Ocean City Life Saving Station Museum
Ocean City, Maryland - Then & Now Lots 40 and 47
by Gordon E. Katz
January 2014


Ella Phillips Dennis circa 1950
The "Dennis"

Ella Dennis, the matron of “The Dennis” on the southeast corner of Baltimore Avenue and Dorchester Street, celebrated her 80th birthday in 1941. A reporter used the occasion to relate the story of how she and her husband Reverdy made the decision to live and work on the beach in Ocean City.
“Fifty years ago Mrs. Dennis was told that there was little chance of her living long. She weighed only 83 pounds, and some people thought that a breeze was likely to carry her off any day.
Through some quirk of fate, the thought of cool sea breezes lured Mrs. Dennis to Ocean City, Md. She deliberately sought that salt air here. That was back in 1890 when Ocean City was only a tiny fishing village, close to lovely old towns on Maryland’s Eastern Shore …
According to Mrs. Dennis, the good salt air went to work on her at once. Within a few months she gained 53 pounds. Take her word for it, the air was largely responsible.
Today this gracious old lady is hale and active at 80 years of age. She manages her own hotel. She feels confident that the tonic air here is going to keep her well and active for a good many more years.”
The exact year that Ella and Reverdy Dennis first came to Ocean City from their home town of Newark, Maryland isn’t documented. However, we do know that on June 2, 1894 Ella attended a public auction for a lot in Ocean City on which the owner had failed to pay tax assessments for 1893 and 1894. Ella placed the high bid of $55 for lot 80, located about midway between Baltimore Avenue and Philadelphia Avenue on the north side of Talbot Street. They did not build on the lot right away.
In January 1896 Reverdy Dennis purchased the northerly half of lot 47, on the southeast corner of Baltimore Avenue and Dorchester Street, from Berlin contractor David J. Adkins. Adkins had already erected a structure on the southerly half of the lot that housed a general store and a feed store, which Reverdy probably operated. Reverdy built his own store on his portion of the lot, as well as a boarding house on the lot on Talbot Street that he and Ella simply called “The Dennis” when it opened for the summer of 1898.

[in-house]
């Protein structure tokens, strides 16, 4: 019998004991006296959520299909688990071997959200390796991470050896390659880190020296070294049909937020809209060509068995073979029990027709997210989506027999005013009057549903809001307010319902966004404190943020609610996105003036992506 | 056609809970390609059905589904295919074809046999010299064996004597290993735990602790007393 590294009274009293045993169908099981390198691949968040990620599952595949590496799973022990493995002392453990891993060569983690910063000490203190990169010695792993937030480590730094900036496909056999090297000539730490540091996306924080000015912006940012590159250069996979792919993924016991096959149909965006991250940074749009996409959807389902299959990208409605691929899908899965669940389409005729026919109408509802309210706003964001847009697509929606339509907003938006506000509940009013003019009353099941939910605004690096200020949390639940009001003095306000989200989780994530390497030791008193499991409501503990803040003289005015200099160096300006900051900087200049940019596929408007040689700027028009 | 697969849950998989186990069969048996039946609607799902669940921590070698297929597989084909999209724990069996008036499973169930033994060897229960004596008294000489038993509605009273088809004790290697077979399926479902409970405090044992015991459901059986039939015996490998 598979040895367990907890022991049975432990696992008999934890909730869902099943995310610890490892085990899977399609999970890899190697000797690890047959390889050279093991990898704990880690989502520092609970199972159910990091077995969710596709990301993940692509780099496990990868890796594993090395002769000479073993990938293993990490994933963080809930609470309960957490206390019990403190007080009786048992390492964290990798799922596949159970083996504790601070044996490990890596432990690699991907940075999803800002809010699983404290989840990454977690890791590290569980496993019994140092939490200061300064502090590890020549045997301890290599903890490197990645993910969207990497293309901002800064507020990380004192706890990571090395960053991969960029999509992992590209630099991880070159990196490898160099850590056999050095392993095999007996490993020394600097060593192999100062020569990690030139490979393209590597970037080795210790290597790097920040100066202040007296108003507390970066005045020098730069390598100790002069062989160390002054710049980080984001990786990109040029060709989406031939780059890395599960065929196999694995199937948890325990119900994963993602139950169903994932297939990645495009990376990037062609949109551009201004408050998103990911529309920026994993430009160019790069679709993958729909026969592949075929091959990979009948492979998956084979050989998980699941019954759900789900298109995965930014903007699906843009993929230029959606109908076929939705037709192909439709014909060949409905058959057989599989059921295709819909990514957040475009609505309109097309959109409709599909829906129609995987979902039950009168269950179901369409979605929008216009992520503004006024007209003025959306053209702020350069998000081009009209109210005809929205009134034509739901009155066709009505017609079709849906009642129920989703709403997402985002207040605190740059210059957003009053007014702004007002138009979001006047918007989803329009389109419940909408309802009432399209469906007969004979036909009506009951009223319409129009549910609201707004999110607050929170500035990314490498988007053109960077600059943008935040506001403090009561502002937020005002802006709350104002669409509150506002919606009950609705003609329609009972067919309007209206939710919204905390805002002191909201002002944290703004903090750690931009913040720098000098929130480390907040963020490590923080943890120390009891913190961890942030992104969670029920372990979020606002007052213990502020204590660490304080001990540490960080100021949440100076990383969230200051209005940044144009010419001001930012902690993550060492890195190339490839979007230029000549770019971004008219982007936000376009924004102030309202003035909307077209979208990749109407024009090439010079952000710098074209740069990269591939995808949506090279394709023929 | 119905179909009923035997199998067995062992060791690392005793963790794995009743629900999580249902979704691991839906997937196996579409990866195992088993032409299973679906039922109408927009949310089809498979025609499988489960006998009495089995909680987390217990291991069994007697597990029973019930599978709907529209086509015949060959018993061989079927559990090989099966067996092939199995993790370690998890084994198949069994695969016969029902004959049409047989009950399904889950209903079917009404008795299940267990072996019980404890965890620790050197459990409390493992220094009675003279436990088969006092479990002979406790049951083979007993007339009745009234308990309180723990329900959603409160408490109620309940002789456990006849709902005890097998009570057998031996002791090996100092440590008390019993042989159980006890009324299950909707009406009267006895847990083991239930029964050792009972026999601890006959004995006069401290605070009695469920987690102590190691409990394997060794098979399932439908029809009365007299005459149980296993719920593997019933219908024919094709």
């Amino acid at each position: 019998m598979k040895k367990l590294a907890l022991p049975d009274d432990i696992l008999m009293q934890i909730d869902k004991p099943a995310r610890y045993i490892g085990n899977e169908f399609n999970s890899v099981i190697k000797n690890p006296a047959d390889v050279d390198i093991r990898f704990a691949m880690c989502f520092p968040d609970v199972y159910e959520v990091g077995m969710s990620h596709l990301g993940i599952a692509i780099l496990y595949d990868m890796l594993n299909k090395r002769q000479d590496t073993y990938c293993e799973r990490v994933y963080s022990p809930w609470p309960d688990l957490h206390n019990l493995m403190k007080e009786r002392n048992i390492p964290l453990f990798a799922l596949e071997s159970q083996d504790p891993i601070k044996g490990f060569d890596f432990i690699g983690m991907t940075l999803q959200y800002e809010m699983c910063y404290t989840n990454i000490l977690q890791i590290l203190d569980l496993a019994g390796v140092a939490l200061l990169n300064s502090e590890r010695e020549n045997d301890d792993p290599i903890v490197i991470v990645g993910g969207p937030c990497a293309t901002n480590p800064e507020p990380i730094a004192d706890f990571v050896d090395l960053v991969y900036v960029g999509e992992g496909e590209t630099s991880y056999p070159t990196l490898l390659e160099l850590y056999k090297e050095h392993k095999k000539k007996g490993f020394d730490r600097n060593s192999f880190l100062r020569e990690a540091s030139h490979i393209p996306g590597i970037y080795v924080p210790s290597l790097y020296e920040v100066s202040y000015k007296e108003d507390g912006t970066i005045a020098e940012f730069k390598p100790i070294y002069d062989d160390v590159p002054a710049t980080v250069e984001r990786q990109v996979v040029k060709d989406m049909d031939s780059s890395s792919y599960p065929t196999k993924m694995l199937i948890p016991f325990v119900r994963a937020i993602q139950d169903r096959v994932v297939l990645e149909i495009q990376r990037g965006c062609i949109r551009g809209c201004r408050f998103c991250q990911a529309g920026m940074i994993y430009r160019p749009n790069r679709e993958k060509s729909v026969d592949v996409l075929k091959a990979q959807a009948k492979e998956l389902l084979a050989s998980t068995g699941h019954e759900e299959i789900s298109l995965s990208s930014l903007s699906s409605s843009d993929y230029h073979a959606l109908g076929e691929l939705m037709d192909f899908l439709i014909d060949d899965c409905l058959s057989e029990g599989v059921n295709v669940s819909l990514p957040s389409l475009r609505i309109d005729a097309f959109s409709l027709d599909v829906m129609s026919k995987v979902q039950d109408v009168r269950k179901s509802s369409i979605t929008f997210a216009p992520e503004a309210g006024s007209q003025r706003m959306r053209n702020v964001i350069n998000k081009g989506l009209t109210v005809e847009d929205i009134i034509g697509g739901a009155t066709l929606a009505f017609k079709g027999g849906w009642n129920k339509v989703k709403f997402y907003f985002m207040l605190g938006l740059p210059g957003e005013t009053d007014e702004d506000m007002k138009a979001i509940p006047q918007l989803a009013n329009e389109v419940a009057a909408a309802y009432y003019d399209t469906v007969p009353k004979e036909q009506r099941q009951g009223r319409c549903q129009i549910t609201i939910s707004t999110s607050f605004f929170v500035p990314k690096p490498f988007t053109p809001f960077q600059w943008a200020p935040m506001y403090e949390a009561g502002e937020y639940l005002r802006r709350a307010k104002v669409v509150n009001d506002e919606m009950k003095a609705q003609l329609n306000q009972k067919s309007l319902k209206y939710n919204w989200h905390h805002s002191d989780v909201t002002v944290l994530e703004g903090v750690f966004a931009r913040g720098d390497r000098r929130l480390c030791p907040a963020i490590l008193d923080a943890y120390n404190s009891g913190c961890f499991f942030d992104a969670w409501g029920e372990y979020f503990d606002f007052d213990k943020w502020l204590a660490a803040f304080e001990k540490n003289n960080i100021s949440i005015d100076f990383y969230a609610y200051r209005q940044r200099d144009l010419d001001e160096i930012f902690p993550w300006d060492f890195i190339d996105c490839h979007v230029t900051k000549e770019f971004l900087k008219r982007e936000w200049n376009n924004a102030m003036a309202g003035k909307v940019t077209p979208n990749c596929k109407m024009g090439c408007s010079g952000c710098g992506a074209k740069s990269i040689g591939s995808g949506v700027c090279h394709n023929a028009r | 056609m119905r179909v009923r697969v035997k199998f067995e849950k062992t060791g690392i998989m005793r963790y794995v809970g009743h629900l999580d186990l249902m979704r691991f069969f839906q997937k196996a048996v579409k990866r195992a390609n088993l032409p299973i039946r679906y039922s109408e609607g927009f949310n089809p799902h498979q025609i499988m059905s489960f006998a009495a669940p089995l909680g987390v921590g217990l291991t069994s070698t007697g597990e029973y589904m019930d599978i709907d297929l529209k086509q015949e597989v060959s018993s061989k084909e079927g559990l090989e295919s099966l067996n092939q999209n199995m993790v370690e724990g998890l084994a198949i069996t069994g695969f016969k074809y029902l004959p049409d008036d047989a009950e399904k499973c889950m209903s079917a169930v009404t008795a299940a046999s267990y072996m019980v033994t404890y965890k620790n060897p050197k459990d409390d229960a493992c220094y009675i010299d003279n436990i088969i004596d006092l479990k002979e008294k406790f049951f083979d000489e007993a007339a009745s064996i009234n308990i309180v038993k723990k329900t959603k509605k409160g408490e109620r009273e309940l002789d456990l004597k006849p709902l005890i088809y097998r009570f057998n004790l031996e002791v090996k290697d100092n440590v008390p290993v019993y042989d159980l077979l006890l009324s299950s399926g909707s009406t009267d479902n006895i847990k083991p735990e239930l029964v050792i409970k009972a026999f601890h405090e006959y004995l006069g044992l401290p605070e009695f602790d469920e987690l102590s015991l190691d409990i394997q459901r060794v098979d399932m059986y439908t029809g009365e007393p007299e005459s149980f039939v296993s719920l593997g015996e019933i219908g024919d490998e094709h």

While Reverdy tended to his store, Ella was in charge of “The Dennis”. She advertised it as providing “home comforts”, an “excellent table” and having an “unobstructed view of the ocean and bay”, all of which would cost a summer visitor $6 to $8 per week. By 1905 the “very comfortable” establishment with “sanitary plumbing” was “open all the year”. Reverdy also took an active role in local politics, serving on the city council from 1898 to 1900, and again from 1902 to 1906.
Reverdy expanded his operation in 1899 by purchasing the neighboring lot 40 on the south side of Dorchester Street, which joined the eastern boundary of his store property, and again in 1903 when he bought the rest of lot 47 from David Adkins. The Dennis family’s lives were unfortunately marred during the latter year by the death of their daughter Bessie at the age of 23. Bessie had married William B. S. Powell, who was employed by the U.S. Life-Saving Service, three years earlier. The couple’s only child, Mary Elizabeth, remained close to the Dennis family throughout her life, even after her father remarried in 1905.



A 1930s view of “The Dennis” hotel in Ocean City

The southeast corner of Baltimore Avenue and Dorchester Street as it appears today
Photo credit Cynthia Vollmerhausen
Ella and Reverdy took a big step in the winter of 1914 – 1915 when they sold their boarding house on Talbot Street to James and Josephine Savage for $1,200. They used the proceeds to expand their operation on Dorchester Street into a major hotel, which they once again called “The Dennis”. The new “Dennis” opened for the summer of 1915, boasting “all modern conveniences” and “porticos overlooking [the] ocean” at “reasonable rates”.
The storefronts in the building on the southern part of lot 47 along Baltimore Avenue housed various enterprises. A map of Ocean City dated August, 1921 shows that the building was shared by a restaurant and a grocery store. The grocery store later moved into the restaurant space, which was then rented to the U.S. Post Office Department and served as the town’s post office from 1922 until 1936.


The couple made other investments in Ocean City as well. Between 1915 and 1922 Ella Dennis purchased four of the building lots on the east side of Baltimore Avenue and south side of 6th Street. She subdivided the four lots into five, and gave one to each of her children.

“The Dennis” remained in the Dennis family until 1966. Reverdy Dennis died in 1937, devising his interest in the property to his wife Ella for her natural life, and then to his children. After Ella passed away in 1952, the surviving heirs continued to operate the hotel through the 1965 season.
On May 10, 1966 “The Dennis” property was conveyed to the Mayor and City Council of Ocean City. The town razed the old building and paved the two lots for municipal parking.